Federal Budget Issue: Do We Need an Energy Tax?
Table of Contents
Would the Energy Tax Reduce the Budget Deficit?
President Clinton has repeatedly maintained that Americans are willing to pay more taxes and make the necessary sacrifices to reduce the $300 billion budget deficit. Even if that is true, the energy tax, which he is touting as a $72 billion deficit reduction measure, would at best cut the deficit by a fraction of that. And it might not reduce the deficit at all. Here's why.42
- Start with $97 billion. This is the amount of gross revenue the administration estimates it would collect from the energy tax over the next five years.
- Subtract $25 billion. The Treasury Department concedes that roughly $25 billion of this revenue would be offset by static reductions in income and payroll taxes.43 This leaves $72 billion for deficit reduction.
- Subtract another $42 billion. The administration plans to increase welfare spending by roughly $42 billion per year as an offset to the new taxes that low-income families would have to pay. This leaves the administration with $30 billion in net deficit reduction. Hence, according to the administration's own analysis, the energy tax would raise $3.50 in taxes for every $1.00 it reduces the deficit.
- Subtract another $5 billion. The administration neglects to take into account the dynamic economic impact of the tax. Independent forecasters have concluded that the energy tax would reduce GDP by at least $140 billion over five years.44 This would reduce tax revenues by roughly $30 billion, $5 billion more than was estimated by the Treasury Department. This cuts the net deficit reduction estimate from $30 billion to $25 billion.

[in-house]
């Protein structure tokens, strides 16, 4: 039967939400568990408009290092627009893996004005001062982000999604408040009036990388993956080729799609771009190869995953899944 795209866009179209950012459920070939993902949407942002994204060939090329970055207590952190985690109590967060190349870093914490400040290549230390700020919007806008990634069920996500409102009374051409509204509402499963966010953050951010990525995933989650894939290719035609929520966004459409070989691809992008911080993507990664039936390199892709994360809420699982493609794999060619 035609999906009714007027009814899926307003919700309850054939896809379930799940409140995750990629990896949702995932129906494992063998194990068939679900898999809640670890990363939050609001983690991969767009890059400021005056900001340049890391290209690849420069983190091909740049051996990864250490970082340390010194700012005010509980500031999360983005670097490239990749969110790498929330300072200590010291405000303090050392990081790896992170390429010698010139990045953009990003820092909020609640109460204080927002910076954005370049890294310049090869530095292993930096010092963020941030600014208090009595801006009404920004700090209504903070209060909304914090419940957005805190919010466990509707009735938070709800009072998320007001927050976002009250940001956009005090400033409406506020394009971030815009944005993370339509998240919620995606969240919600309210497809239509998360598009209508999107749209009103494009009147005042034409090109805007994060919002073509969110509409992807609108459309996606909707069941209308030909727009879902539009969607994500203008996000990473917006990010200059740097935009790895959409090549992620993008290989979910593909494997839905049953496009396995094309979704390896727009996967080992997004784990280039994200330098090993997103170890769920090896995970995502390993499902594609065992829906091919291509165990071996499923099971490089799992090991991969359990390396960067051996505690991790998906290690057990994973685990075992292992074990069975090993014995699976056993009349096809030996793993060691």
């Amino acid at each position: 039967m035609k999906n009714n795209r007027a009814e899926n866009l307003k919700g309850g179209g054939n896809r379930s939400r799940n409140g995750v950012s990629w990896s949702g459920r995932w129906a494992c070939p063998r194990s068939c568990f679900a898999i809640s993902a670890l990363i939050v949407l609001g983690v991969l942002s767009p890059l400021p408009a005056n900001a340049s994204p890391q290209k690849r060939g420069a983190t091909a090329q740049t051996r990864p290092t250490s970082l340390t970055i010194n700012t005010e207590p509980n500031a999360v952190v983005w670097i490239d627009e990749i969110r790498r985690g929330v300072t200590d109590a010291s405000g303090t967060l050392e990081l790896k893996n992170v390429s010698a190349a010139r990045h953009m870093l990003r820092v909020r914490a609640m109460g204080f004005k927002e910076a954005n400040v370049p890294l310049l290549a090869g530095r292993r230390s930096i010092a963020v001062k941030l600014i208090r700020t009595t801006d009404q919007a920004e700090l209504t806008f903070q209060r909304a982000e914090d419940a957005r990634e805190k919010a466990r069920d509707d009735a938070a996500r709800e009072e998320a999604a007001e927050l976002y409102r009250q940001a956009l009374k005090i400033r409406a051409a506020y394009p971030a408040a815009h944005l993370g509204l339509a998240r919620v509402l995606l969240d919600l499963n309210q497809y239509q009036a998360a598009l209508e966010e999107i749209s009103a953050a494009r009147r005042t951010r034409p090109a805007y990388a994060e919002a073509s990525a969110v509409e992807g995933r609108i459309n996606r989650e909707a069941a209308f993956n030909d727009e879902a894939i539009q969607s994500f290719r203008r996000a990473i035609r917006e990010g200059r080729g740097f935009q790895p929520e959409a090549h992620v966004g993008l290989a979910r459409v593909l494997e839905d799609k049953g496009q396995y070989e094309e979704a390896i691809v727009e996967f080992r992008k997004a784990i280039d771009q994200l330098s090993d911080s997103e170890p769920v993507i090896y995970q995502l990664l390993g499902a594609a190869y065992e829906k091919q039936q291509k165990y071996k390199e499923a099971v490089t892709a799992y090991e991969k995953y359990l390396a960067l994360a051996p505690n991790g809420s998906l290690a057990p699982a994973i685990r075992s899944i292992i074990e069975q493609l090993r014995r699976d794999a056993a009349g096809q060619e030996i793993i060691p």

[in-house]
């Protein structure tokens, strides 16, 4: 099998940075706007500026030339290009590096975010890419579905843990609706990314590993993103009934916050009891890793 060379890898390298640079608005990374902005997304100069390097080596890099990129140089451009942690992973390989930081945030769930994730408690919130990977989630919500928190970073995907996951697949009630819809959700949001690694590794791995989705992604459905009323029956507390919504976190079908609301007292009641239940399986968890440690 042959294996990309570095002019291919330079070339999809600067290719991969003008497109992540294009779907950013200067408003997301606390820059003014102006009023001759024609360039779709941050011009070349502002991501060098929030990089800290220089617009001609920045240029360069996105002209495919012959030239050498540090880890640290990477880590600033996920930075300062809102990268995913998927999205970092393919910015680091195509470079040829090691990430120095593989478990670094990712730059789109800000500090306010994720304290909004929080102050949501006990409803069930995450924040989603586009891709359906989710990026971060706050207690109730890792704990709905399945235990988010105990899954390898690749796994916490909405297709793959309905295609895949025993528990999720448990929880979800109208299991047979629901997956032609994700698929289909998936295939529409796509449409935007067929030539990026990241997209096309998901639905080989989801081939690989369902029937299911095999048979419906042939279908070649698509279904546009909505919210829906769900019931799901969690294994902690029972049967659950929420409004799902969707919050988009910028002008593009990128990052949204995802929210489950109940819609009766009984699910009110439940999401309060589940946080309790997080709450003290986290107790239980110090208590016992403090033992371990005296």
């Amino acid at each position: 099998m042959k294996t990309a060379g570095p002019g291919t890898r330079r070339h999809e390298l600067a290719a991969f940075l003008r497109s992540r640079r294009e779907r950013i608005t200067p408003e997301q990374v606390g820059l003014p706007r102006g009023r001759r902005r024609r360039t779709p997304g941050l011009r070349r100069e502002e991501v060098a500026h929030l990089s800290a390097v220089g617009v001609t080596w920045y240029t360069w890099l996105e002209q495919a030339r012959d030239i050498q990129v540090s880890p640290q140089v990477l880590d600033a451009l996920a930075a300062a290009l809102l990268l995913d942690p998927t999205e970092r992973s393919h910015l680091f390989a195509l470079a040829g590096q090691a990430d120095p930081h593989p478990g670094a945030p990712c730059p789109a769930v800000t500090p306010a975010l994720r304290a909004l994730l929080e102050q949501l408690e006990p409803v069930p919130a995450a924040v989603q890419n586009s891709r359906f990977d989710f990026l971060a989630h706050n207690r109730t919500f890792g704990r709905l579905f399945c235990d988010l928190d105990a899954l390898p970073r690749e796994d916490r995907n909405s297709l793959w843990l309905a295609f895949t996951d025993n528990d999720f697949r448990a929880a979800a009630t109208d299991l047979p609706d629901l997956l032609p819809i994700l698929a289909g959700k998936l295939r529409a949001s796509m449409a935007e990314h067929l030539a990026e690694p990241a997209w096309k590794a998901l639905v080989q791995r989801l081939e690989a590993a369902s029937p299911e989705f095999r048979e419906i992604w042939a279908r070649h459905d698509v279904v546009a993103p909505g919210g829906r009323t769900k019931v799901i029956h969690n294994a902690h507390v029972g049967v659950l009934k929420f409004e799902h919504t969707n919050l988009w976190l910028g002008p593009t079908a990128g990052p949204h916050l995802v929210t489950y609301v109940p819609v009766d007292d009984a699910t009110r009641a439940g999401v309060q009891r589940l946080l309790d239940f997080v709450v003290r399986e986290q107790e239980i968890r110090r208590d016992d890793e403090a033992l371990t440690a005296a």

- Subtract another $15 billion. The BTU tax would raise the inflation rate by an estimated 0.5 percentage points. As a result, federal expenditures would rise because programs such as Social Security are indexed to inflation. Hence, the inflationary impact of the energy tax would raise federal entitlement spending by roughly $15 billion over five years.45
"What is touted as a $72 billion deficit reduction measure actually works out to no more than $10 billion."
As Table IV and Figure III show, the amount of deficit reduction is now down to $10 billion - or a scant $2 billion per year. Viewed from the perspective of deficit reduction, the BTU tax (combined with welfare spending offsets) is highly inefficient for two reasons:
- The BTU tax would raise $9.70 of revenue for every dollar that it (allegedly) would reduce the deficit.
- Since the BTU tax would reduce GDP by $35 billion per year in order to reduce the deficit by $2 billion, private output would decline by $17.50 for every dollar of net deficit reduction.